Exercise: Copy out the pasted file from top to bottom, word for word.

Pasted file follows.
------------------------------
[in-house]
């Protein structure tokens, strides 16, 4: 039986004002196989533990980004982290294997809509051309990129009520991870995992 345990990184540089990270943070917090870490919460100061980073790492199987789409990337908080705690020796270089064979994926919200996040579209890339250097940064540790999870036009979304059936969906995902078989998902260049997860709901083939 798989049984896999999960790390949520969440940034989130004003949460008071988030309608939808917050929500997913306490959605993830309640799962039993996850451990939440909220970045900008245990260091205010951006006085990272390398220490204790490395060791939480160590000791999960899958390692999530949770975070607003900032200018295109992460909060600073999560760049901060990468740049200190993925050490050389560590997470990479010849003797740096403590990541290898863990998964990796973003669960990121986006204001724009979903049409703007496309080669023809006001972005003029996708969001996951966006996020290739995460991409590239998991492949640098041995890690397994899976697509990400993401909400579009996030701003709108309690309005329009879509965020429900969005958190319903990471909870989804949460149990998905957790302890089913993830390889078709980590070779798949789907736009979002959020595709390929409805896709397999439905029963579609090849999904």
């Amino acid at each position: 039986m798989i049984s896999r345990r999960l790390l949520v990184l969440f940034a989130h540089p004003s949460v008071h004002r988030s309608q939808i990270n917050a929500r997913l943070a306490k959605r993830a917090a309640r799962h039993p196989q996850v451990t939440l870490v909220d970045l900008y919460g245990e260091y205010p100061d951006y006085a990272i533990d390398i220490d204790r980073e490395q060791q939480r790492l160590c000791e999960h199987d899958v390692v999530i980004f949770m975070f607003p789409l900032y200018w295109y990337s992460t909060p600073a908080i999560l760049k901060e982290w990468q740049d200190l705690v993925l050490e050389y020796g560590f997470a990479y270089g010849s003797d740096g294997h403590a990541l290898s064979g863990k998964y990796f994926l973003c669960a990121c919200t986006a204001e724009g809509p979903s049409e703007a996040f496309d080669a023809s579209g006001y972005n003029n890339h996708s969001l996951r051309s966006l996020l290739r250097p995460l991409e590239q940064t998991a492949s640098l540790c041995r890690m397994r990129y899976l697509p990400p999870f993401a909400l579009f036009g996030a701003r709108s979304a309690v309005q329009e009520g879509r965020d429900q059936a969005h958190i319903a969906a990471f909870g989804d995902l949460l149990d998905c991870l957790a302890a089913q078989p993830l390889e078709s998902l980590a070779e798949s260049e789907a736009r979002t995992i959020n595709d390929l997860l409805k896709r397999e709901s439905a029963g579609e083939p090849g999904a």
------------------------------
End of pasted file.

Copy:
[in-house]
């Protein structure tokens, strides 16, 4: 039986004002196989533990980004982290294997809509051309990129009520991870995992 345990990184540089990270943070917090870490919460100061980073790492199987789409990337908080705690020796270089064979994926919200996040579209890339250097940064540790999870036009979304059936969906995902078989998902260049997860709901083939 798989049984896999999960790390949520969440940034989130004003949460008071988030309608939808917050929500997913306490959605993830309640799962039993996850451990939440909220970045900008245990260091205010951006006085990272390398220490204790490395060791939480160590000791999960899958390692999530949770975070607003900032200018295109992460909060600073999560760049901060990468740049200190993925050490050389560590997470990479010849003797740096403590990541290898863990998964990796973003669960990121986006204001724009979903049409703007496309080669023809006001972005003029996708969001996951966006996020290739995460991409590239998991492949640098041995890690397994899976697509990400993401909400579009996030701003709108309690309005329009879509965020429900969005958190319903990471909870989804949460149990998905957790302890089913993830390889078709980590070779798949789907736009979002959020595709390929409805896709397999439905029963579609090849999904």
């Amino acid at each position: 039986m798989i049984s896999r345990r999960l790390l949520v990184l969440f940034a989130h540089p004003s949460v008071h004002r988030s309608q939808i990270n917050a929500r997913l943070a306490k959605r993830a917090a309640r799962h039993p196989q996850v451990t939440l870490v909220d970045l900008y919460g245990e260091y205010p100061d951006y006085a990272i533990d390398i220490d204790r980073e490395q060791q939480r790492l160590c000791e999960h199987d899958v390692v999530i980004f949770m975070f607003p789409l900032y200018w295109y990337s992460t909060p600073a908080i999560l760049k901060e982290w990468q740049d200190l705690v993925l050490e050389y020796g560590f997470a990479y270089g010849s003797d740096g294997h403590a990541l290898s064979g863990k998964y990796f994926l973003c669960a990121c919200t986006a204001e724009g809509p979903s049409e703007a996040f496309d080669a023809s579209g006001y972005n003029n890339h996708s969001l996951r051309s966006l996020l290739r250097p995460l991409e590239q940064t998991a492949s640098l540790c041995r890690m397994r990129y899976l697509p990400p999870f993401a909400l579009f036009g996030a701003r709108s979304a309690v309005q329009e009520g879509r965020d429900q059936a969005h958190i319903a969906a990471f909870g989804d995902l949460l149990d998905c991870l957790a302890a089913q078989p993830l390889e078709s998902l980590a070779e798949s260049e789907a736009r979002t995992i959020n595709d390929l997860l409805k896709r397999e709901s439905a029963g579609e083939p090849g999904a």